Unless you’ve been living under a rock for the past decade or so, I’m sure you’ve heard the phrase “is it scalable?”.
It’s supposed to be the single most important question that all founders ask themselves about their products or services.
The end all be all of “disruptive” startups.
But why is scalability important and is it really the litmus test of good ideas?
In order to answer this, we should first understand why we’re asking this question at all. Simply put: You’re trying to figure out if your product/service is sustainable in the face of rapid growth.
The reason that’s important is because VCs want their 10x return on investment and if your idea isn’t “scalable” then you’re shit out of luck.
But is rapid growth actually necessary to succeed?
Before I answer that, let’s take a quick look at a few of the different reasons why people start their own companies.
We want to break out of the traditional 9 to 5 job and be our own boss. We want control over our schedule, we want to make our own decisions. To be completely free of oversight and restrictions.
Sometimes we get an idea that motivates us so much that we just can’t help but act on it. It fills us with enthusiasm, and our energy supply seems endless. It’s an amazing outlet for our creativity.
Mission drives a lot of founders in the early days of our companies. It’s why we’re okay with earning less, longer hours, and greater risk. We felt we didn’t have a purpose at our old jobs, but now we do.
All of these things are great reasons for starting a company, but rapid growth and the VC’s that require it are actually at odds with all of these.
You’ll lose your independence.
You’ll be subject to oversight.
Creativity will take a backseat to compliance.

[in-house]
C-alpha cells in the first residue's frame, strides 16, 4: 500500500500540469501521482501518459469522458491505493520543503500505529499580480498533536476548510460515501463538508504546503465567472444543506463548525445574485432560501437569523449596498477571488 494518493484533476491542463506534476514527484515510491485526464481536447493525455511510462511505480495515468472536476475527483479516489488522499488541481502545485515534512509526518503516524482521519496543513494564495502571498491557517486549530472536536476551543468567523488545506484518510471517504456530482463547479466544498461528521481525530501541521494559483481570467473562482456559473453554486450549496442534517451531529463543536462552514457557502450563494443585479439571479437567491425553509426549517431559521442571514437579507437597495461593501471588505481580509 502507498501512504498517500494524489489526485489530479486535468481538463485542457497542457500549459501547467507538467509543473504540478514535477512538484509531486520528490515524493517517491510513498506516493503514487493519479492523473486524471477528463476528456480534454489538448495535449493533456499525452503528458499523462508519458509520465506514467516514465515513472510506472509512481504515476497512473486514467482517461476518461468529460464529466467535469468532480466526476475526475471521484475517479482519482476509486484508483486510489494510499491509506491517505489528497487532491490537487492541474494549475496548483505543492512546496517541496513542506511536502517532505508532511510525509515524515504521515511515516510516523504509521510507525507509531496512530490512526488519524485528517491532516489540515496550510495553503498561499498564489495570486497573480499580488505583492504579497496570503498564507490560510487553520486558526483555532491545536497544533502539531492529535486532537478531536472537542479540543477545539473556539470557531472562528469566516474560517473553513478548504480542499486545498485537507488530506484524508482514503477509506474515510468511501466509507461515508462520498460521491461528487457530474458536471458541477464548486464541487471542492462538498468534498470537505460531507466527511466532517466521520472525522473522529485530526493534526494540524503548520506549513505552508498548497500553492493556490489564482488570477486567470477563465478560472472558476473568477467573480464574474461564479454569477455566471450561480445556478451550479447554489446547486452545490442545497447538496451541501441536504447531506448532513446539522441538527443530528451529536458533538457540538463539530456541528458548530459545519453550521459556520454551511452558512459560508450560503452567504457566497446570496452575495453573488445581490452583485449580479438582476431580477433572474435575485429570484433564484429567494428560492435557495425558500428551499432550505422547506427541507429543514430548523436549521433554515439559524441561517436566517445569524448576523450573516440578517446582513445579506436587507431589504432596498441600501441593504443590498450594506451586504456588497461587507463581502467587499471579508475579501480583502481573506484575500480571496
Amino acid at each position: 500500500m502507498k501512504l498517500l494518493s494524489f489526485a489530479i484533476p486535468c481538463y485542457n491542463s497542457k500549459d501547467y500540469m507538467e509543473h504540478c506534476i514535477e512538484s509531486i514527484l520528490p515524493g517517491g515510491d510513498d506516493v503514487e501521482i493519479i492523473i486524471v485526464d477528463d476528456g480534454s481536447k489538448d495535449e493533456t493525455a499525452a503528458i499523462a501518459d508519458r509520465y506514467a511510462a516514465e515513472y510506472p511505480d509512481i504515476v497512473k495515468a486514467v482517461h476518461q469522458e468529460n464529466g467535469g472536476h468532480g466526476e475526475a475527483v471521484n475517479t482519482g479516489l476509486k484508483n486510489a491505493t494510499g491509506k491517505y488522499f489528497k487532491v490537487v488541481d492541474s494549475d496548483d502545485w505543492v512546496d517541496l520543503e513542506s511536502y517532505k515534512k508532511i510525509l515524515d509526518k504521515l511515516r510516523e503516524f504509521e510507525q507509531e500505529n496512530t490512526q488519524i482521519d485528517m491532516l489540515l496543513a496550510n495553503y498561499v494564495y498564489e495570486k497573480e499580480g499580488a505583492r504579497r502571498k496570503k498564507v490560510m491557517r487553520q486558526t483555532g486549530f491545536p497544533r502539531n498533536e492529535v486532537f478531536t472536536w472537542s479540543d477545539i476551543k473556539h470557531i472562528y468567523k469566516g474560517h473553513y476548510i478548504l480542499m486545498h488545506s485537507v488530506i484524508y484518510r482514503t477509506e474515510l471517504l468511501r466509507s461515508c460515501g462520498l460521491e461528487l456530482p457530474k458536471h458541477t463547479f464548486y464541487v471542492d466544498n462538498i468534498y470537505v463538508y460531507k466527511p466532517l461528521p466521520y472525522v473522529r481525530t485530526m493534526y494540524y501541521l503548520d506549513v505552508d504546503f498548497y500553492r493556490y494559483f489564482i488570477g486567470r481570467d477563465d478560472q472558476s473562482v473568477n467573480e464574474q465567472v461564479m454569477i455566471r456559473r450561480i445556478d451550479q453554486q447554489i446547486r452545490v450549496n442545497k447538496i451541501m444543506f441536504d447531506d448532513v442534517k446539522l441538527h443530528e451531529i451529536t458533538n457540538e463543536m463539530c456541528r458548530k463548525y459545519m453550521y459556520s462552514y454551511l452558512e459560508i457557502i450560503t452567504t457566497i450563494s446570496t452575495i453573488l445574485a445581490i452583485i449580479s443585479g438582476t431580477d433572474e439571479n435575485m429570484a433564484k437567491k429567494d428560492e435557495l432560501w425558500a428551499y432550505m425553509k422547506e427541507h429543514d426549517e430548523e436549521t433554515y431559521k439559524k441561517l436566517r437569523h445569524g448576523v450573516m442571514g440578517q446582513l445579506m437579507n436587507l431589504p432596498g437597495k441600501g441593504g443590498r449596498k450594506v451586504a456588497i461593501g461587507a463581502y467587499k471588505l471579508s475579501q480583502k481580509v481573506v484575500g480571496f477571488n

Mission will take a backseat to money.
Scalability is a red herring. It’s a question they want you to ask yourself because it makes you play by their rules, and the game is fixed.
Who cares if your company is scalable? If your product/service can be used by 10 people but not 1000, does that equal failure? Hell no.
If you can create a product/service that people want and make a living doing it then you’re doing something right. You’re more successful in my book than the person who’s idea is “scalable” but needed VCs to prop them up.
People tell me my own company isn’t scalable all the time. They say it with derision and judgement. Like it’s some sort of defect in my product.
They’re absolutely right, my company isn’t scalable. I couldn’t handle thousands of customers with my current business model, but I might be able to handle a few hundred.
My customers don’t care, and neither do I.
I get to provide a product to my customers that they love, make a great living, and work at a company I founded.
So instead of one company serving millions of customers, let’s have millions of companies serving however many that they can handle.
That’s how true innovation happens. It doesn’t have to be “scalable” it just has to make people’s lives better.